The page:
Last Sunday Sara and I had the opportunity to experience Little Saint, the newest offering from the owner of Max’s on Broad, Tarrant’s Café, and Tarrant’s West. This past week was Little Saint’s soft opening (and proceeds went to support VCU Massey Cancer Center; you know we had to give that plug). We’re so glad we made it in, because this place is going to be hopping once they fling open their doors.
Little Saint is a deliberate departure from the upscale aesthetic of the Max’s and Tarrant’s family, and it’s reflected both in the setting and the pricing. Think lots of sunlight, hanging plants, and sun tea basking in the windows. This restaurant promises to be the new mecca of social media influencers. Just look at my own Instagram from this past week.
Named after the owner’s family name (Frances Santarella is the owner, and Santarella = “Little Saint”), it’s taken over the old Deco restaurant. Which is sorta good because I went to Deco once for my birthday and waited two and a half hours to eat three courses (it was Restaurant Week, and more like three plus hours) and I wasn’t dying to go back. But I am dying to go back to Little Saint.
Four of us found ourselves at Little Saint on Sunday. We opted for indoor seating because, even though it’s September, it feels like July most days. We won’t comment too much on the menu because it was a work-in-progress for the soft opening (items were scratched off and others had handwritten addendums, which made it seem even trendier), but we will guesstimate the prices from what was written.
For appetizers, we ordered the pimento cheese plate ($6) and avocado toast ($5 I think). The pimento comes with eight crackers (perfect for splitting among four people!), homemade pickles, and a glass tub of pimento that I wanted to steal, but I’m better than that, most days. It’s delicious, and I highly recommend.
The avocado toast was also a hit. This was actually the first time Sara or I had ordered avocado toasts, which is super surprising since we’re 26 and what else are we doing in our millennial lives? Sara can even afford a home and some avocado toast. Little Saint spruced up this toast with figs and bacon bits, which I appreciated, but the toast was pretty small to split for two people, let alone four. (Our waiter did tell us that Little Saint’s supplying bakery hadn’t gotten them their usual order, so in the future the toast would be a different bread and a larger portion.)
The entrees are more exciting, anyway. Sara ordered a jalapeno and gouda waffle ($10). Yes, you read that right. And oh, yeah, it’s a sandwich. The bottom of the waffle was smothered in a savory yogurt, topped with leaf lettuce, pickled onions and crispy pork. To say it tastes as good as it looks is an understatement. It was incredible, and I especially appreciate how they take a typical brunch meal and make it genuienly unique.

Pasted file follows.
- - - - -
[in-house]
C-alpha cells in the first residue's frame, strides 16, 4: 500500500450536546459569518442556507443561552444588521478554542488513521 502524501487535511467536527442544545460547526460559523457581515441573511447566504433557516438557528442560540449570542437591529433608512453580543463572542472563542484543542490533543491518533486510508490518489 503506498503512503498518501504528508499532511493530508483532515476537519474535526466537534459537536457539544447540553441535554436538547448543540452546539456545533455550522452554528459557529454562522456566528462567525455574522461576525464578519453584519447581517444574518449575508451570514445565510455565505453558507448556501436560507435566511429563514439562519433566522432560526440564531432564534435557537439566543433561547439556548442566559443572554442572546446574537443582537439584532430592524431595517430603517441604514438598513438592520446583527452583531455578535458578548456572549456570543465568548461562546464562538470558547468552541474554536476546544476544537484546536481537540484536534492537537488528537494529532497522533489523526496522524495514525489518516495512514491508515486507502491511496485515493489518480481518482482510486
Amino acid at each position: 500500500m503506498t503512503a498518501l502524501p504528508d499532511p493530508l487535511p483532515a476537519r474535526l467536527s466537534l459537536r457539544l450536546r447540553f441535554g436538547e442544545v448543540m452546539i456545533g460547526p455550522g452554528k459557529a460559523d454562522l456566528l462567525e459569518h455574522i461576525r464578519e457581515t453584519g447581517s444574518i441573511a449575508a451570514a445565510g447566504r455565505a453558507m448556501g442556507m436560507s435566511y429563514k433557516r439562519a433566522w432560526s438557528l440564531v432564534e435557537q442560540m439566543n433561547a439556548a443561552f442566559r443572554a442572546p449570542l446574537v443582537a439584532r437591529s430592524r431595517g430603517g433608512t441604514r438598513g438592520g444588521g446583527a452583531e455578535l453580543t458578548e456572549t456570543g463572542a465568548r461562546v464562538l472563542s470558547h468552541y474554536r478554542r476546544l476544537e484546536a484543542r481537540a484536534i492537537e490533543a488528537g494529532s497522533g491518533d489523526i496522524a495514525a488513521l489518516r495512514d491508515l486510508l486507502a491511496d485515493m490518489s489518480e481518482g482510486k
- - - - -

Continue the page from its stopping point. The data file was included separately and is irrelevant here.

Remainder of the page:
This waffle (jalapeno and gouda included!) is also available in other dishes on their menu including the chicken and waffles (surprise!) – where Twin Oaks Tofu Chorizo can be substituted if you ain’t about that meat.
Our friend, Katherine, ordered the breakfast sandwich ($7) with the salad. It looked great (see photo), and she said she’d get again. I’d get it, but with some fries, because I saw the fries on another diner’s plate and wanted to ask for one.
Finally, our other friend and I ordered the grits bowl ($12). And oh. My. Saint! These are Byrd Mill cheesy grits (though I’ve never seen another brand of grits offered at an RVA restaurant; have you?) topped with kalettes (which is small kale if I’m not mistaken), a runny egg, and either pulled pork or Twin Oaks Tofu Chorizo. I got the pulled pork. My friend got the tofu. Both were “I’ll have what she’s having” good. I also topped mine with chicken (protein!), and my friend opted for mushrooms (+$5 for both).
Again, I cannot emphasize the savoriness of this bowl. My friend even took home half of hers for a second brunch (you can never brunch too much), so it’s well worth the price.
We also ordered mimosas, but there’s not much to say. A mimosa is a mimosa is a mimosa. They’re just prerequisite for brunching. Sara got the bloody Mary, and it was the first time she ever had okra not fried. Plus, it wasn't too salty, which can sometimes be a gripe she has with bloody Mary's.
For dessert, all four of us split a s’mores pop tart. I thought the crust was the best part, and my friend didn’t want to finish hers so I got extra crust. Which this is a very “crusty” pop tart. It reminded me of phyllo dough, and I didn’t detect any marshmallows, but it was soft and scrumptious. Sara really enjoyed the filling, and if she **had** to pick a single tiny room-for-improvement to ensure you know this is a real Little Saint review, it would be more filling in the pop tart.
I also spotted Funfetti birthday cake at another brunch party’s table. I will be back for that, I promise you.
All in all, Little Saint was—dare I say it—saintly and has easily climbed into my top five brunch places in Richmond. And it only just opened!